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Lord Elgin 30 Jewel 760 American Automatic "Click" to Login or Register 
Picture of Sheila Gilbert
posted
Elgin Lord Elgin Model 760

Listed in the auction where I bought it...
This fine timepiece is a vintage Lord Elgin Mens 10K Gold. This is not a gold plated watch it is a solid 10K gold piece. The facing is gold with gold hands and second sweep. It is a vintage watch, and although I am not knowledgeable in watches I would tend to believe that it was manufactured around 1950's. The facing says Lord Elgin, 30 Jewels, Self Winding and American Made. The movement is marked with the numbers 760 and also 30 jewels. The inside of the the back case is marked 10K Gold and is marked with these words, "Case and timed by Elgin National Watch Co." It is in running condition as long as I move it back and forth for a period of time, then it will run for a period of time and keep good time.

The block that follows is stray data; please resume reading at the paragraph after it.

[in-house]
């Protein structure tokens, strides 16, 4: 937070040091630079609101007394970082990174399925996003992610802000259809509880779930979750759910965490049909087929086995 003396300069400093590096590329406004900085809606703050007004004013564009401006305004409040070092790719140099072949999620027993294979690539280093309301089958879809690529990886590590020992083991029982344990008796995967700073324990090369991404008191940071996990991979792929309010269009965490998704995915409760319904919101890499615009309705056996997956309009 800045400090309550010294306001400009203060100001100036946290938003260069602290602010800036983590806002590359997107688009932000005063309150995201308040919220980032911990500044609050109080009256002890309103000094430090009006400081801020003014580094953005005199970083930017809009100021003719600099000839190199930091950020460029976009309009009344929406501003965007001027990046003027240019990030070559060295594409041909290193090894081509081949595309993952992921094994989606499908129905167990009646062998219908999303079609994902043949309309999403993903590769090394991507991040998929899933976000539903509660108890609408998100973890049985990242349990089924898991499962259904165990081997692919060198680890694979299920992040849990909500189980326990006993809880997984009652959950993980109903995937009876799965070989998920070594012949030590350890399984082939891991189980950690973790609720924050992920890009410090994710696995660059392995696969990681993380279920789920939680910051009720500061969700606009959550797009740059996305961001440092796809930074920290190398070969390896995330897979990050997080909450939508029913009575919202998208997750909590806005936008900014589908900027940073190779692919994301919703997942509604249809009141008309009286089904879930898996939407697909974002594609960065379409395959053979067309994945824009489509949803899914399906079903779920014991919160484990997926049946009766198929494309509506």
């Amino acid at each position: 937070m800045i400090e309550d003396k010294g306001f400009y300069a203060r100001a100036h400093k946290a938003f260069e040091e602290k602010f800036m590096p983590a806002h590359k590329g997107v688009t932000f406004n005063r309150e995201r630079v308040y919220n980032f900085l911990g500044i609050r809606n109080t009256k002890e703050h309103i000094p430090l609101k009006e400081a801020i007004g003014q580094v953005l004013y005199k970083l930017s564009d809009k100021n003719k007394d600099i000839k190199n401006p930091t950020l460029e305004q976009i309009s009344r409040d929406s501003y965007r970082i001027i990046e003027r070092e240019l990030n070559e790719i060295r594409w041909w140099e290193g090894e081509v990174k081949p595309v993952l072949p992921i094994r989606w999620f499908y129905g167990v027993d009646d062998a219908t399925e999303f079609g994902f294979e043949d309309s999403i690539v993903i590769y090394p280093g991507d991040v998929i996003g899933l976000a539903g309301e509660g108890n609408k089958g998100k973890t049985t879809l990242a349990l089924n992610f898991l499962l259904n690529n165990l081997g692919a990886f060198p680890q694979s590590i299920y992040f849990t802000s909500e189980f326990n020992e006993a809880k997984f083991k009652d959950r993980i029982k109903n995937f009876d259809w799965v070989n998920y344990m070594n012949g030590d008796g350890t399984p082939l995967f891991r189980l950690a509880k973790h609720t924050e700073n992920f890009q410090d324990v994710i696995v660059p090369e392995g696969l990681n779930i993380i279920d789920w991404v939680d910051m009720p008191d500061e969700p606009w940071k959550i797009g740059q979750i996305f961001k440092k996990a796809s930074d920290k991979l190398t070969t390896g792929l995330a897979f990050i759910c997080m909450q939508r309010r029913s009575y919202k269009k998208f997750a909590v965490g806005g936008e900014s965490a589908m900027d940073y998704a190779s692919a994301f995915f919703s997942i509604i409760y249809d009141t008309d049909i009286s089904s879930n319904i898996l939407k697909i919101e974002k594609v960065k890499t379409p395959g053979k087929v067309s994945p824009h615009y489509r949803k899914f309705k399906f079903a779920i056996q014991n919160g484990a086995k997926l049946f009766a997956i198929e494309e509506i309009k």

Again I am not knowledgable in this field but I would guess that the winding knob is not original but does function in setting in the time. The watch is in excellent appearance condition and would look fantastic with a new leather strap. It would dress up any suit and could be worn with pride.

Found more information.......... see below.


Sheila


Elgin 760-w
 
Posts: 3094 | Location: La Plata, Maryland U.S.A. | Registered: May 22, 2004
posted